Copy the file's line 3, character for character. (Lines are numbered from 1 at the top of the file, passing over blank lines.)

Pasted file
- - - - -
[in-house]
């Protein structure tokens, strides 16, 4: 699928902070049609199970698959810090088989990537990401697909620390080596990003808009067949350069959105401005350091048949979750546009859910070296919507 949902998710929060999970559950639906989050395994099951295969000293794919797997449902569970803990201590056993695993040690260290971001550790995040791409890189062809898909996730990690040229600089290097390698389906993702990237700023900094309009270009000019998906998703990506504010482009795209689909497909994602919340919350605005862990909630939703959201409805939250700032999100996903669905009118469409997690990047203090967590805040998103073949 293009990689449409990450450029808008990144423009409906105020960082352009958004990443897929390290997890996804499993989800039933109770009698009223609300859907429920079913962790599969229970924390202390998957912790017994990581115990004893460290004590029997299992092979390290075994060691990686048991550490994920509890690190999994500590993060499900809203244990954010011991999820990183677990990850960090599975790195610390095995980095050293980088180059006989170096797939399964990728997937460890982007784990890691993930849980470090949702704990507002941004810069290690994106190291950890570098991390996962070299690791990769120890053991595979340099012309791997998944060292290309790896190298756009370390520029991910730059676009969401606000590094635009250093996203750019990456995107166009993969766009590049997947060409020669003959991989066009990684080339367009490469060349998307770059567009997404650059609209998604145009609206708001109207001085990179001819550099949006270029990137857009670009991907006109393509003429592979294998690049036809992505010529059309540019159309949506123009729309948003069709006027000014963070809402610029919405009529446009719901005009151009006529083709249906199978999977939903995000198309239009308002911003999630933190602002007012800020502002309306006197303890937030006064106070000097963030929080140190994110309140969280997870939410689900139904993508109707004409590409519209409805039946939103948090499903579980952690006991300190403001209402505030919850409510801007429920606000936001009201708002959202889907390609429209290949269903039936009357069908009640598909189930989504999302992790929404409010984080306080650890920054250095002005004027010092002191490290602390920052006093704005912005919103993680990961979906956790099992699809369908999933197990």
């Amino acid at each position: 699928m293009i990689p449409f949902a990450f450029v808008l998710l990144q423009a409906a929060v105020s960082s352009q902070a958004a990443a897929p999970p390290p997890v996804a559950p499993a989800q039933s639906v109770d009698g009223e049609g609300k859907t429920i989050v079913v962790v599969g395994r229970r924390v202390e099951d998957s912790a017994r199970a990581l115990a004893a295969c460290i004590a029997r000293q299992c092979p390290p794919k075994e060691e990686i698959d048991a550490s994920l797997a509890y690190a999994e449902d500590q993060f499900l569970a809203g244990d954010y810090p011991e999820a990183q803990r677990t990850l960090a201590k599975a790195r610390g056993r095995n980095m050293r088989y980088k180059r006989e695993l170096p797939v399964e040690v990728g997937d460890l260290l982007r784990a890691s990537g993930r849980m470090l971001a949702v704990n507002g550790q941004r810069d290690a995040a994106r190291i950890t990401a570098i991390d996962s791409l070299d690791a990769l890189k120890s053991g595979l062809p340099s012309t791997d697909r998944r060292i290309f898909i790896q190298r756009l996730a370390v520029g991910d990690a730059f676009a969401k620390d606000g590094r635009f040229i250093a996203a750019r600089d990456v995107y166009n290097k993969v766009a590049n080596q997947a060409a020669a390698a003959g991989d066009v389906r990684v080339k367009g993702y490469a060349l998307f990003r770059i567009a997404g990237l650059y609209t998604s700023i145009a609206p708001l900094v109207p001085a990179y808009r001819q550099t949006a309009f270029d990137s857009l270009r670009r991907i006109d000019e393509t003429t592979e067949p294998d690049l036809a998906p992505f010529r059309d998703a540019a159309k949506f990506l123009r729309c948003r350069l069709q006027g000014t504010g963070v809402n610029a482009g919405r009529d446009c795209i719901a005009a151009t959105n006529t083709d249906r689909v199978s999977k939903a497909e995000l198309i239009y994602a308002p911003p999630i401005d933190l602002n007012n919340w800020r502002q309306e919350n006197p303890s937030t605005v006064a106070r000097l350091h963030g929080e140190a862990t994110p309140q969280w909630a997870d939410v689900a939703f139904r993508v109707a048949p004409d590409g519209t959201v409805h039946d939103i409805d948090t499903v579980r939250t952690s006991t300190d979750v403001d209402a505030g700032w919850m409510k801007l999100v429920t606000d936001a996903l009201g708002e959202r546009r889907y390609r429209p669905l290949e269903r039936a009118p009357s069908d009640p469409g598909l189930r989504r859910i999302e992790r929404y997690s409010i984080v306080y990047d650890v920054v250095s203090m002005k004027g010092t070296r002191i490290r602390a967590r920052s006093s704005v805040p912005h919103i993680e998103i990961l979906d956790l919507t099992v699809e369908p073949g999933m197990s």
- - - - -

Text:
């Amino acid at each position: 699928m293009i990689p449409f949902a990450f450029v808008l998710l990144q423009a409906a929060v105020s960082s352009q902070a958004a990443a897929p999970p390290p997890v996804a559950p499993a989800q039933s639906v109770d009698g009223e049609g609300k859907t429920i989050v079913v962790v599969g395994r229970r924390v202390e099951d998957s912790a017994r199970a990581l115990a004893a295969c460290i004590a029997r000293q299992c092979p390290p794919k075994e060691e990686i698959d048991a550490s994920l797997a509890y690190a999994e449902d500590q993060f499900l569970a809203g244990d954010y810090p011991e999820a990183q803990r677990t990850l960090a201590k599975a790195r610390g056993r095995n980095m050293r088989y980088k180059r006989e695993l170096p797939v399964e040690v990728g997937d460890l260290l982007r784990a890691s990537g993930r849980m470090l971001a949702v704990n507002g550790q941004r810069d290690a995040a994106r190291i950890t990401a570098i991390d996962s791409l070299d690791a990769l890189k120890s053991g595979l062809p340099s012309t791997d697909r998944r060292i290309f898909i790896q190298r756009l996730a370390v520029g991910d990690a730059f676009a969401k620390d606000g590094r635009f040229i250093a996203a750019r600089d990456v995107y166009n290097k993969v766009a590049n080596q997947a060409a020669a390698a003959g991989d066009v389906r990684v080339k367009g993702y490469a060349l998307f990003r770059i567009a997404g990237l650059y609209t998604s700023i145009a609206p708001l900094v109207p001085a990179y808009r001819q550099t949006a309009f270029d990137s857009l270009r670009r991907i006109d000019e393509t003429t592979e067949p294998d690049l036809a998906p992505f010529r059309d998703a540019a159309k949506f990506l123009r729309c948003r350069l069709q006027g000014t504010g963070v809402n610029a482009g919405r009529d446009c795209i719901a005009a151009t959105n006529t083709d249906r689909v199978s999977k939903a497909e995000l198309i239009y994602a308002p911003p999630i401005d933190l602002n007012n919340w800020r502002q309306e919350n006197p303890s937030t605005v006064a106070r000097l350091h963030g929080e140190a862990t994110p309140q969280w909630a997870d939410v689900a939703f139904r993508v109707a048949p004409d590409g519209t959201v409805h039946d939103i409805d948090t499903v579980r939250t952690s006991t300190d979750v403001d209402a505030g700032w919850m409510k801007l999100v429920t606000d936001a996903l009201g708002e959202r546009r889907y390609r429209p669905l290949e269903r039936a009118p009357s069908d009640p469409g598909l189930r989504r859910i999302e992790r929404y997690s409010i984080v306080y990047d650890v920054v250095s203090m002005k004027g010092t070296r002191i490290r602390a967590r920052s006093s704005v805040p912005h919103i993680e998103i990961l979906d956790l919507t099992v699809e369908p073949g999933m197990s």